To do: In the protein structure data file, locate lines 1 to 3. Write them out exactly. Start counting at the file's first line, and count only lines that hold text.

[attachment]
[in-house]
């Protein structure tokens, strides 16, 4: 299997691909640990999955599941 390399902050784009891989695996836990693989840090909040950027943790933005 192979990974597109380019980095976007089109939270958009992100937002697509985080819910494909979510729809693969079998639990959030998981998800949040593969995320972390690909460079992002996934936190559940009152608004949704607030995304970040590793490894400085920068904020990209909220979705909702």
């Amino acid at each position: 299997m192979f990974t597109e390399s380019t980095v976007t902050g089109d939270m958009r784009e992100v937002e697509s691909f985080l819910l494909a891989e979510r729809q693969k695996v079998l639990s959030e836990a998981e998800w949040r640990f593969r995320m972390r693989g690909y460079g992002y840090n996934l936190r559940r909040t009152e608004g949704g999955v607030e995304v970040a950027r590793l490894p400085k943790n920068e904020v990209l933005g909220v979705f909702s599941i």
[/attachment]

[in-house]
């Protein structure tokens, strides 16, 4: 299997691909640990999955599941 390399902050784009891989695996836990693989840090909040950027943790933005 192979990974597109380019980095976007089109939270958009992100937002697509985080819910494909979510729809693969079998639990959030998981998800949040593969995320972390690909460079992002996934936190559940009152608004949704607030995304970040590793490894400085920068904020990209909220979705909702």
């Amino acid at each position: 299997m192979f990974t597109e390399s380019t980095v976007t902050g089109d939270m958009r784009e992100v937002e697509s691909f985080l819910l494909a891989e979510r729809q693969k695996v079998l639990s959030e836990a998981e998800w949040r640990f593969r995320m972390r693989g690909y460079g992002y840090n996934l936190r559940r909040t009152e608004g949704g999955v607030e995304v970040a950027r590793l490894p400085k943790n920068e904020v990209l933005g909220v979705f909702s599941i």